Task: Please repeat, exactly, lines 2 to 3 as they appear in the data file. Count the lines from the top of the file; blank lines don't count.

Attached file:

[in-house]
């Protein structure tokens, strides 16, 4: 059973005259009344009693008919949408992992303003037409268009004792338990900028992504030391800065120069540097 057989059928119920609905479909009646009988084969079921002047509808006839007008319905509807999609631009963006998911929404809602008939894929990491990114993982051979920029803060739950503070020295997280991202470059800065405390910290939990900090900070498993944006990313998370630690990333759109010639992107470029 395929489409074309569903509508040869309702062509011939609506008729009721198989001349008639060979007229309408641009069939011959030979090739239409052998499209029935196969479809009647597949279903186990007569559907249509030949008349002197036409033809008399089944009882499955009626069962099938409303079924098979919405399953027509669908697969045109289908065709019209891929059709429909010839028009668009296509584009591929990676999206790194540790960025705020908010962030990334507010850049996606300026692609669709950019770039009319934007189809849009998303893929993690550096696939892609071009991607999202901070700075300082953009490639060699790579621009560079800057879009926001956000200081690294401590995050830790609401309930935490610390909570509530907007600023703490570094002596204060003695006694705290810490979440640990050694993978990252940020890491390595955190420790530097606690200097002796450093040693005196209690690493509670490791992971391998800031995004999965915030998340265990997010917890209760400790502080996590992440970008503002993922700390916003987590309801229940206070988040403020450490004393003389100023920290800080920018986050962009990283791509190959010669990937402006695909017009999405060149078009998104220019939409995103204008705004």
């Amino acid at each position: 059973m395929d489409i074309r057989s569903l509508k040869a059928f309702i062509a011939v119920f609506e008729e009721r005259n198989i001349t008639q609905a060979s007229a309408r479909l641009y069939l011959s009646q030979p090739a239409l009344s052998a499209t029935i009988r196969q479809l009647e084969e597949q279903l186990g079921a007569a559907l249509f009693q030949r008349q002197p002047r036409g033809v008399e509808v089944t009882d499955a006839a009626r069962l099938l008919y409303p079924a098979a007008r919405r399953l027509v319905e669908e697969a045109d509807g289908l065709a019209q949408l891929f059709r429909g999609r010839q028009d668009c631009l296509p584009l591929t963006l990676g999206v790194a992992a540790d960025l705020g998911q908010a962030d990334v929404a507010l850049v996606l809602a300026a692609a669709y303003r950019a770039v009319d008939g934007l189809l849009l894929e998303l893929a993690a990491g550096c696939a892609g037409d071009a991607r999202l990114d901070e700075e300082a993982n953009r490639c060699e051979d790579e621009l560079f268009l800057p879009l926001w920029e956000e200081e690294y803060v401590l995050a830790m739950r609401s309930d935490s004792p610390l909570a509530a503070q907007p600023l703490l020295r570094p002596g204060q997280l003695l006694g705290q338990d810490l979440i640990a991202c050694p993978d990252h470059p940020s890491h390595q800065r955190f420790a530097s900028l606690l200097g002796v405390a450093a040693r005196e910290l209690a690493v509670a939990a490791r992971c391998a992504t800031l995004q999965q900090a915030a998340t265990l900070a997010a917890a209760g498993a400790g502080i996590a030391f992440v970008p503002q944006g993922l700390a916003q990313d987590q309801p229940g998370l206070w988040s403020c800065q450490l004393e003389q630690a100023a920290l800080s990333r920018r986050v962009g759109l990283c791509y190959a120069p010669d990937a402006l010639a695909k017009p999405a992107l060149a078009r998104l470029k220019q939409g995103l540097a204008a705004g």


């Protein structure tokens, strides 16, 4: 059973005259009344009693008919949408992992303003037409268009004792338990900028992504030391800065120069540097 057989059928119920609905479909009646009988084969079921002047509808006839007008319905509807999609631009963006998911929404809602008939894929990491990114993982051979920029803060739950503070020295997280991202470059800065405390910290939990900090900070498993944006990313998370630690990333759109010639992107470029 395929489409074309569903509508040869309702062509011939609506008729009721198989001349008639060979007229309408641009069939011959030979090739239409052998499209029935196969479809009647597949279903186990007569559907249509030949008349002197036409033809008399089944009882499955009626069962099938409303079924098979919405399953027509669908697969045109289908065709019209891929059709429909010839028009668009296509584009591929990676999206790194540790960025705020908010962030990334507010850049996606300026692609669709950019770039009319934007189809849009998303893929993690550096696939892609071009991607999202901070700075300082953009490639060699790579621009560079800057879009926001956000200081690294401590995050830790609401309930935490610390909570509530907007600023703490570094002596204060003695006694705290810490979440640990050694993978990252940020890491390595955190420790530097606690200097002796450093040693005196209690690493509670490791992971391998800031995004999965915030998340265990997010917890209760400790502080996590992440970008503002993922700390916003987590309801229940206070988040403020450490004393003389100023920290800080920018986050962009990283791509190959010669990937402006695909017009999405060149078009998104220019939409995103204008705004």
């Amino acid at each position: 059973m395929d489409i074309r057989s569903l509508k040869a059928f309702i062509a011939v119920f609506e008729e009721r005259n198989i001349t008639q609905a060979s007229a309408r479909l641009y069939l011959s009646q030979p090739a239409l009344s052998a499209t029935i009988r196969q479809l009647e084969e597949q279903l186990g079921a007569a559907l249509f009693q030949r008349q002197p002047r036409g033809v008399e509808v089944t009882d499955a006839a009626r069962l099938l008919y409303p079924a098979a007008r919405r399953l027509v319905e669908e697969a045109d509807g289908l065709a019209q949408l891929f059709r429909g999609r010839q028009d668009c631009l296509p584009l591929t963006l990676g999206v790194a992992a540790d960025l705020g998911q908010a962030d990334v929404a507010l850049v996606l809602a300026a692609a669709y303003r950019a770039v009319d008939g934007l189809l849009l894929e998303l893929a993690a990491g550096c696939a892609g037409d071009a991607r999202l990114d901070e700075e300082a993982n953009r490639c060699e051979d790579e621009l560079f268009l800057p879009l926001w920029e956000e200081e690294y803060v401590l995050a830790m739950r609401s309930d935490s004792p610390l909570a509530a503070q907007p600023l703490l020295r570094p002596g204060q997280l003695l006694g705290q338990d810490l979440i640990a991202c050694p993978d990252h470059p940020s890491h390595q800065r955190f420790a530097s900028l606690l200097g002796v405390a450093a040693r005196e910290l209690a690493v509670a939990a490791r992971c391998a992504t800031l995004q999965q900090a915030a998340t265990l900070a997010a917890a209760g498993a400790g502080i996590a030391f992440v970008p503002q944006g993922l700390a916003q990313d987590q309801p229940g998370l206070w988040s403020c800065q450490l004393e003389q630690a100023a920290l800080s990333r920018r986050v962009g759109l990283c791509y190959a120069p010669d990937a402006l010639a695909k017009p999405a992107l060149a078009r998104l470029k220019q939409g995103l540097a204008a705004g």